On Bear Ridge
National Theatre Wales and Royal Court Theatre
Royal Court Theatre Downstairs
This co-production with National Theatre Wales, jointly directed by the Royal Court’s Artistic Director Vicky Featherstone and playwright Ed Thomas, relies almost entirely on obscurity and subtext.
On a Cai Dyfan-designed set that depicts a derelict butcher’s shop buried amongst snow-bound hills in an isolated part of Wales, it opens with an impassioned speech from Rhys Ifans in the role of John Daniel.
Both the rhythms and poetic qualities should immediately bring to mind a Welsh Thomas from another generation, Dylan and his epic play, Under Milk Wood. Thereafter, the piece can seem closer to Samuel Beckett at his most mysterious with echoes of Enda Walsh.
Tragically, John Daniel and his wife Noni, played by Rakie Ayola, have been blighted by the early death of their much-loved son, Twm Siencyn.
At the same time, their little domain has slowly been diminished and deserted, seemingly as a result of a war that has left them in a kind of post-apocalyptic nuclear winter.
None of this is entirely clear, although it is compounded by the arrival of an equally depressed soldier who appears to have stepped straight in from the Siberian beat. The sad ramblings of Jason Hughes as The Captain also hinting at something of the kind.
For a duration of just under 90 minutes, this trio with the butcher at the forefront bemoan their collective lot. Whether what we witness is intended to be a dream, and if so whose is never entirely clear but, if so, it is far more of a nightmare for those entrapped.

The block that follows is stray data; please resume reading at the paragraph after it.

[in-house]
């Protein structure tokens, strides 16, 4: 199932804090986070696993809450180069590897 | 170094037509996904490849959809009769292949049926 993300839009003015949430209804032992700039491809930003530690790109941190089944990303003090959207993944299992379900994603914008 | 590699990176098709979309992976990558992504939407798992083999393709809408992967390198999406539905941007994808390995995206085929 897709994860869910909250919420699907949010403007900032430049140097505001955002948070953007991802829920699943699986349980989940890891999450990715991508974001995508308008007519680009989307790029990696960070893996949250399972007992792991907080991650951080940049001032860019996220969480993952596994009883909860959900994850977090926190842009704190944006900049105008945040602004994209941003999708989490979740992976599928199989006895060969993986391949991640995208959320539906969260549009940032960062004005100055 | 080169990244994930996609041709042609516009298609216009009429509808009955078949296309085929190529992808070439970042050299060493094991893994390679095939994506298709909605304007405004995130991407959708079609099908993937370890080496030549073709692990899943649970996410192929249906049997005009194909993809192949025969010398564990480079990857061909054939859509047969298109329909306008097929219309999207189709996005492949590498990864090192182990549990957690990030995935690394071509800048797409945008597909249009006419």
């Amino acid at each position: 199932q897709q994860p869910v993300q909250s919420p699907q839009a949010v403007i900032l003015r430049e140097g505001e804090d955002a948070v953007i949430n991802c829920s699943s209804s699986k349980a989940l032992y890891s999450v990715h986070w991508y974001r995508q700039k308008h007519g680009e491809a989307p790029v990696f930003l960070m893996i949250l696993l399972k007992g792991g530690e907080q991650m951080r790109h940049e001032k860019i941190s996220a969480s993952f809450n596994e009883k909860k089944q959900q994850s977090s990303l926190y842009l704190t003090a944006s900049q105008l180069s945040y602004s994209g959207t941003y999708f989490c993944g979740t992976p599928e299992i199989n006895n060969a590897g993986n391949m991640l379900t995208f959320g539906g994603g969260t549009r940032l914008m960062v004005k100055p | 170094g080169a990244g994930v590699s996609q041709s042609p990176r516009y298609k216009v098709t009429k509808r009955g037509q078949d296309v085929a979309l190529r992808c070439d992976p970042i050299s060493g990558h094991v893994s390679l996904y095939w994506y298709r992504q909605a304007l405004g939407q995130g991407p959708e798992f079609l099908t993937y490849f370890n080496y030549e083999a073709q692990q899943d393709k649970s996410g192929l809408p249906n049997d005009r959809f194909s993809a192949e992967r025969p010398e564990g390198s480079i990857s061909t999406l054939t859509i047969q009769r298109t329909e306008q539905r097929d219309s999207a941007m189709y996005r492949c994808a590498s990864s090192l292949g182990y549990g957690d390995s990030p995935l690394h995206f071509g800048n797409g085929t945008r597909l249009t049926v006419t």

The main themes to emerge should give viewers a good indication of the intentions of Ed Thomas in penning this work.
Apparently, following the passing of young Twm Siencyn, John Daniel is the last person on earth still speaking “the old language”. While the situation for the Welsh language is not yet quite that dire, it is certainly cause for concern amongst the dwindling numbers that enjoy its unique qualities.
Similarly, the economic decline of those in the wilder parts of the principality are mirrored by the problems faced by this ageing couple, as younger people move away slowly but surely followed by everybody else, leaving businesses bereft of customers and heading towards inevitable closure.
It can be almost impossible to categorise some plays. At the opening night performance, there was a good deal of laughter from certain sections of the audience, though some dumb show elements expertly introduced by Rhys Ifans point in that direction while not necessarily having much to do with the script.
Others failed to identify the humour amongst the grim facts being trotted out by each of the characters, the cast being completed by Sion Daniel Young as a kind of surrogate, slaughterer son with a desire to bring hope by learning the old language.
However, the strongest qualities of the play lie in its poetry but also that subtext, reminding us that rural communities are almost literally dying out as the old get older and the young depart.
Reviewer: Philip Fisher